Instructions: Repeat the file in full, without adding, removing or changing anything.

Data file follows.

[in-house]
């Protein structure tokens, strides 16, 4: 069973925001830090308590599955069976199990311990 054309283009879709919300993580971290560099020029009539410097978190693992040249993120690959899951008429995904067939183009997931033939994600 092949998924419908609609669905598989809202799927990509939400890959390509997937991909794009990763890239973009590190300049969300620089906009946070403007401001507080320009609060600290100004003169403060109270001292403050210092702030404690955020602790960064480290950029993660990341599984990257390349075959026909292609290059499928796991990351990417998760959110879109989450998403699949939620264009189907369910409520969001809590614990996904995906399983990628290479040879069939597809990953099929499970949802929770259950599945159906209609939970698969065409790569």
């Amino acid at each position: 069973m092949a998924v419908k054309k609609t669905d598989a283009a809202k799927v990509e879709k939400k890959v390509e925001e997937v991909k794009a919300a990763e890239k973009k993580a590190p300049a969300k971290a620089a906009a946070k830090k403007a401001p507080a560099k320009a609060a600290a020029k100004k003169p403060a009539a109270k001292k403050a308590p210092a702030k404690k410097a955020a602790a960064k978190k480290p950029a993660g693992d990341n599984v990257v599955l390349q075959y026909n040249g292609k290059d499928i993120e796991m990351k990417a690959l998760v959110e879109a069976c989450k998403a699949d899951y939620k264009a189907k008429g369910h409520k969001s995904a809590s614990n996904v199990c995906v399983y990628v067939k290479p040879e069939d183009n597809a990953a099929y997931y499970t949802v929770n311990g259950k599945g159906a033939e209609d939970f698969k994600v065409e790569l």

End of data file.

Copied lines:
[in-house]
């Protein structure tokens, strides 16, 4: 069973925001830090308590599955069976199990311990 054309283009879709919300993580971290560099020029009539410097978190693992040249993120690959899951008429995904067939183009997931033939994600 092949998924419908609609669905598989809202799927990509939400890959390509997937991909794009990763890239973009590190300049969300620089906009946070403007401001507080320009609060600290100004003169403060109270001292403050210092702030404690955020602790960064480290950029993660990341599984990257390349075959026909292609290059499928796991990351990417998760959110879109989450998403699949939620264009189907369910409520969001809590614990996904995906399983990628290479040879069939597809990953099929499970949802929770259950599945159906209609939970698969065409790569």
């Amino acid at each position: 069973m092949a998924v419908k054309k609609t669905d598989a283009a809202k799927v990509e879709k939400k890959v390509e925001e997937v991909k794009a919300a990763e890239k973009k993580a590190p300049a969300k971290a620089a906009a946070k830090k403007a401001p507080a560099k320009a609060a600290a020029k100004k003169p403060a009539a109270k001292k403050a308590p210092a702030k404690k410097a955020a602790a960064k978190k480290p950029a993660g693992d990341n599984v990257v599955l390349q075959y026909n040249g292609k290059d499928i993120e796991m990351k990417a690959l998760v959110e879109a069976c989450k998403a699949d899951y939620k264009a189907k008429g369910h409520k969001s995904a809590s614990n996904v199990c995906v399983y990628v067939k290479p040879e069939d183009n597809a990953a099929y997931y499970t949802v929770n311990g259950k599945g159906a033939e209609d939970f698969k994600v065409e790569l």